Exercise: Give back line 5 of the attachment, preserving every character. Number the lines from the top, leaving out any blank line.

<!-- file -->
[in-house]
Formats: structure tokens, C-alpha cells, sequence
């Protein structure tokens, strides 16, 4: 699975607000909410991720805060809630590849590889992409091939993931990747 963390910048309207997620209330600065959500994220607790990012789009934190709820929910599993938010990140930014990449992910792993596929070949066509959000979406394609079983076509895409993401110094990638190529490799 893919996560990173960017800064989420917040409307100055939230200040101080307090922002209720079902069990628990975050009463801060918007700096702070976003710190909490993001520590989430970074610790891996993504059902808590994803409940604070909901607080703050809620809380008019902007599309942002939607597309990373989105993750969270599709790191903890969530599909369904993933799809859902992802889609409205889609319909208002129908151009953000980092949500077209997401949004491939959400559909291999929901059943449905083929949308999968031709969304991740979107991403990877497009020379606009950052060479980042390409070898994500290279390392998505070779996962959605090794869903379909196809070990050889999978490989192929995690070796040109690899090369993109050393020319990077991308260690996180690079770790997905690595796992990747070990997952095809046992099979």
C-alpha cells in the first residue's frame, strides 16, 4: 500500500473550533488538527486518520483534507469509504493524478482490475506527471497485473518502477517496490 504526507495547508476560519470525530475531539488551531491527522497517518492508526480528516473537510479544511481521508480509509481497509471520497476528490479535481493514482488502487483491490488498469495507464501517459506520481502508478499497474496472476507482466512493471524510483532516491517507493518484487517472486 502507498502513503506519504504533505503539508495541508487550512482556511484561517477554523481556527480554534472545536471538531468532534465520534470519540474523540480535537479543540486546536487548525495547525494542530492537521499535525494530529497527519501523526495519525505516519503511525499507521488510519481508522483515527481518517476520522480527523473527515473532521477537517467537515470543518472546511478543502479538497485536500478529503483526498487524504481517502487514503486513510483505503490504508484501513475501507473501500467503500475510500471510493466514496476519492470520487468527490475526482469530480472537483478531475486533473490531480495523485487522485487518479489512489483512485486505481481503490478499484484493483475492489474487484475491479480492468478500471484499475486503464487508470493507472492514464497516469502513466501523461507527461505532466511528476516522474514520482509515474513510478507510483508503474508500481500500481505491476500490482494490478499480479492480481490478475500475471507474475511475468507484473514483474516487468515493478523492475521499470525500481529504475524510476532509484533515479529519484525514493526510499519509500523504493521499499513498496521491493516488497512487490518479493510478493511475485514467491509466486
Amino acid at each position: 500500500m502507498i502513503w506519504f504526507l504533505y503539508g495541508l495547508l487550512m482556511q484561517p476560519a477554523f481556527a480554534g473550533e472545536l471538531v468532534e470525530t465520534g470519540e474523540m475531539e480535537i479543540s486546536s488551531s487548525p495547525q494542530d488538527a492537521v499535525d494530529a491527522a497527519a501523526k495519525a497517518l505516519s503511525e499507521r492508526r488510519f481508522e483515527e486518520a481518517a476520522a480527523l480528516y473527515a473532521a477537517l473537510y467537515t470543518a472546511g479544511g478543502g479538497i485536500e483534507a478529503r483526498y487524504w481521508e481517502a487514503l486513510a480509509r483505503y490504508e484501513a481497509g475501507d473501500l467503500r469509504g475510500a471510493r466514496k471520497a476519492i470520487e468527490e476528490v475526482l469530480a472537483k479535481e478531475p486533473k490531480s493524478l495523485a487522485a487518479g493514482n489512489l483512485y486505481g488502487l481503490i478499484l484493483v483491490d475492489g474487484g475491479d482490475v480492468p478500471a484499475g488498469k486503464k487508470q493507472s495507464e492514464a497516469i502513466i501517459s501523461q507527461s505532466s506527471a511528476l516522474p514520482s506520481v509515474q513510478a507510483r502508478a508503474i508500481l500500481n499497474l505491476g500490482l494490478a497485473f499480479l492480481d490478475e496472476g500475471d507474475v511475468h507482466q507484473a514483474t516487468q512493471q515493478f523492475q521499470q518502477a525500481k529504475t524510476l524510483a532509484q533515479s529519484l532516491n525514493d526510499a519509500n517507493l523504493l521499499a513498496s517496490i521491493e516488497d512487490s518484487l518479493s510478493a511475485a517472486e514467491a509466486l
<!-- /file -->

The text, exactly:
Amino acid at each position: 500500500m502507498i502513503w506519504f504526507l504533505y503539508g495541508l495547508l487550512m482556511q484561517p476560519a477554523f481556527a480554534g473550533e472545536l471538531v468532534e470525530t465520534g470519540e474523540m475531539e480535537i479543540s486546536s488551531s487548525p495547525q494542530d488538527a492537521v499535525d494530529a491527522a497527519a501523526k495519525a497517518l505516519s503511525e499507521r492508526r488510519f481508522e483515527e486518520a481518517a476520522a480527523l480528516y473527515a473532521a477537517l473537510y467537515t470543518a472546511g479544511g478543502g479538497i485536500e483534507a478529503r483526498y487524504w481521508e481517502a487514503l486513510a480509509r483505503y490504508e484501513a481497509g475501507d473501500l467503500r469509504g475510500a471510493r466514496k471520497a476519492i470520487e468527490e476528490v475526482l469530480a472537483k479535481e478531475p486533473k490531480s493524478l495523485a487522485a487518479g493514482n489512489l483512485y486505481g488502487l481503490i478499484l484493483v483491490d475492489g474487484g475491479d482490475v480492468p478500471a484499475g488498469k486503464k487508470q493507472s495507464e492514464a497516469i502513466i501517459s501523461q507527461s505532466s506527471a511528476l516522474p514520482s506520481v509515474q513510478a507510483r502508478a508503474i508500481l500500481n499497474l505491476g500490482l494490478a497485473f499480479l492480481d490478475e496472476g500475471d507474475v511475468h507482466q507484473a514483474t516487468q512493471q515493478f523492475q521499470q518502477a525500481k529504475t524510476l524510483a532509484q533515479s529519484l532516491n525514493d526510499a519509500n517507493l523504493l521499499a513498496s517496490i521491493e516488497d512487490s518484487l518479493s510478493a511475485a517472486e514467491a509466486l